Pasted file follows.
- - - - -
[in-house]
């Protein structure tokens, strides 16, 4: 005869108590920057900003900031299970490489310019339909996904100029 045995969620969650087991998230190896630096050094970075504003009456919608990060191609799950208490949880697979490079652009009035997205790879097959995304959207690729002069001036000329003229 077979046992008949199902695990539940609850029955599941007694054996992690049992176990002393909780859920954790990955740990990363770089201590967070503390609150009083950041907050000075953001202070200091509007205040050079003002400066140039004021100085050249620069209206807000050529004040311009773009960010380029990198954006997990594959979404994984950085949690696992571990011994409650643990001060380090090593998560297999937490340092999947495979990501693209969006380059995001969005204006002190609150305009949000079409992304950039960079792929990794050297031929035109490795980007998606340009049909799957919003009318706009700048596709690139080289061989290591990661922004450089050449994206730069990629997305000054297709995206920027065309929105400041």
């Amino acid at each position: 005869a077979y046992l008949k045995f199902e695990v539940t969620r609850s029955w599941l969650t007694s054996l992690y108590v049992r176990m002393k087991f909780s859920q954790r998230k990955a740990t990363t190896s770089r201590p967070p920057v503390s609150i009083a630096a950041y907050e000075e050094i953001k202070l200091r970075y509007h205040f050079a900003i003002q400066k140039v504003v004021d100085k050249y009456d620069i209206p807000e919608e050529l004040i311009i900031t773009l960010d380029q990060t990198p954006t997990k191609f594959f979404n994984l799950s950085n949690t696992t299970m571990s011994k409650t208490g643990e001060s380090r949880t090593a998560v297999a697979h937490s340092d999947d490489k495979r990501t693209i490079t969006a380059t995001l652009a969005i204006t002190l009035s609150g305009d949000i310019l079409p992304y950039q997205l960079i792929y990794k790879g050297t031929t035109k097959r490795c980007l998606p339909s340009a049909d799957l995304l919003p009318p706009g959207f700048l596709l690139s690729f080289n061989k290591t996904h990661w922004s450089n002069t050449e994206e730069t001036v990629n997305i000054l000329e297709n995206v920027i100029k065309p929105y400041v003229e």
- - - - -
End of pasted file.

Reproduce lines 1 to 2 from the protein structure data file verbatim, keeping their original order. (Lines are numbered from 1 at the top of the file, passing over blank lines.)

[in-house]
């Protein structure tokens, strides 16, 4: 005869108590920057900003900031299970490489310019339909996904100029 045995969620969650087991998230190896630096050094970075504003009456919608990060191609799950208490949880697979490079652009009035997205790879097959995304959207690729002069001036000329003229 077979046992008949199902695990539940609850029955599941007694054996992690049992176990002393909780859920954790990955740990990363770089201590967070503390609150009083950041907050000075953001202070200091509007205040050079003002400066140039004021100085050249620069209206807000050529004040311009773009960010380029990198954006997990594959979404994984950085949690696992571990011994409650643990001060380090090593998560297999937490340092999947495979990501693209969006380059995001969005204006002190609150305009949000079409992304950039960079792929990794050297031929035109490795980007998606340009049909799957919003009318706009700048596709690139080289061989290591990661922004450089050449994206730069990629997305000054297709995206920027065309929105400041």